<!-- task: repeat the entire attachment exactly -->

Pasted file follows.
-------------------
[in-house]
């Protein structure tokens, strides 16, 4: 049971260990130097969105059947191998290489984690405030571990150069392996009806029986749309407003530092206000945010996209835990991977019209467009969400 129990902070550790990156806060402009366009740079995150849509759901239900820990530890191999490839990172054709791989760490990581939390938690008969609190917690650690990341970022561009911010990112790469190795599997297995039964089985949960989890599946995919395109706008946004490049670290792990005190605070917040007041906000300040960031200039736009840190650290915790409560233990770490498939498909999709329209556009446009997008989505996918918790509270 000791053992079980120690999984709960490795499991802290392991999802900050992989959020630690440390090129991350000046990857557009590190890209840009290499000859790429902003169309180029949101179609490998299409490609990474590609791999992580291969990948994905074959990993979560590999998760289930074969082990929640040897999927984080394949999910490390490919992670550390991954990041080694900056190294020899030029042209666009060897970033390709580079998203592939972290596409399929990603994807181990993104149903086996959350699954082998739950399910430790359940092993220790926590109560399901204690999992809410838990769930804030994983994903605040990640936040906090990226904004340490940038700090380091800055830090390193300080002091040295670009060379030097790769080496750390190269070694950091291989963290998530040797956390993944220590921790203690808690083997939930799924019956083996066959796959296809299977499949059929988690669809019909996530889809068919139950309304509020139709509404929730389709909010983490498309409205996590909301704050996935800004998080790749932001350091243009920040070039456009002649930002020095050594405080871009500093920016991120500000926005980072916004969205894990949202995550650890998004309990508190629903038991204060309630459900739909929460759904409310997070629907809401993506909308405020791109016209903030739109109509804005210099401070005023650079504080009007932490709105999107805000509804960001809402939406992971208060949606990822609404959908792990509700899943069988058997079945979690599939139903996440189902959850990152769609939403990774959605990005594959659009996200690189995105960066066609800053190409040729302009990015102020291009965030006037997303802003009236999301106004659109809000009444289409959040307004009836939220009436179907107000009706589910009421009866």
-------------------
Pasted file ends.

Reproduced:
[in-house]
């Protein structure tokens, strides 16, 4: 049971260990130097969105059947191998290489984690405030571990150069392996009806029986749309407003530092206000945010996209835990991977019209467009969400 129990902070550790990156806060402009366009740079995150849509759901239900820990530890191999490839990172054709791989760490990581939390938690008969609190917690650690990341970022561009911010990112790469190795599997297995039964089985949960989890599946995919395109706008946004490049670290792990005190605070917040007041906000300040960031200039736009840190650290915790409560233990770490498939498909999709329209556009446009997008989505996918918790509270 000791053992079980120690999984709960490795499991802290392991999802900050992989959020630690440390090129991350000046990857557009590190890209840009290499000859790429902003169309180029949101179609490998299409490609990474590609791999992580291969990948994905074959990993979560590999998760289930074969082990929640040897999927984080394949999910490390490919992670550390991954990041080694900056190294020899030029042209666009060897970033390709580079998203592939972290596409399929990603994807181990993104149903086996959350699954082998739950399910430790359940092993220790926590109560399901204690999992809410838990769930804030994983994903605040990640936040906090990226904004340490940038700090380091800055830090390193300080002091040295670009060379030097790769080496750390190269070694950091291989963290998530040797956390993944220590921790203690808690083997939930799924019956083996066959796959296809299977499949059929988690669809019909996530889809068919139950309304509020139709509404929730389709909010983490498309409205996590909301704050996935800004998080790749932001350091243009920040070039456009002649930002020095050594405080871009500093920016991120500000926005980072916004969205894990949202995550650890998004309990508190629903038991204060309630459900739909929460759904409310997070629907809401993506909308405020791109016209903030739109109509804005210099401070005023650079504080009007932490709105999107805000509804960001809402939406992971208060949606990822609404959908792990509700899943069988058997079945979690599939139903996440189902959850990152769609939403990774959605990005594959659009996200690189995105960066066609800053190409040729302009990015102020291009965030006037997303802003009236999301106004659109809000009444289409959040307004009836939220009436179907107000009706589910009421009866």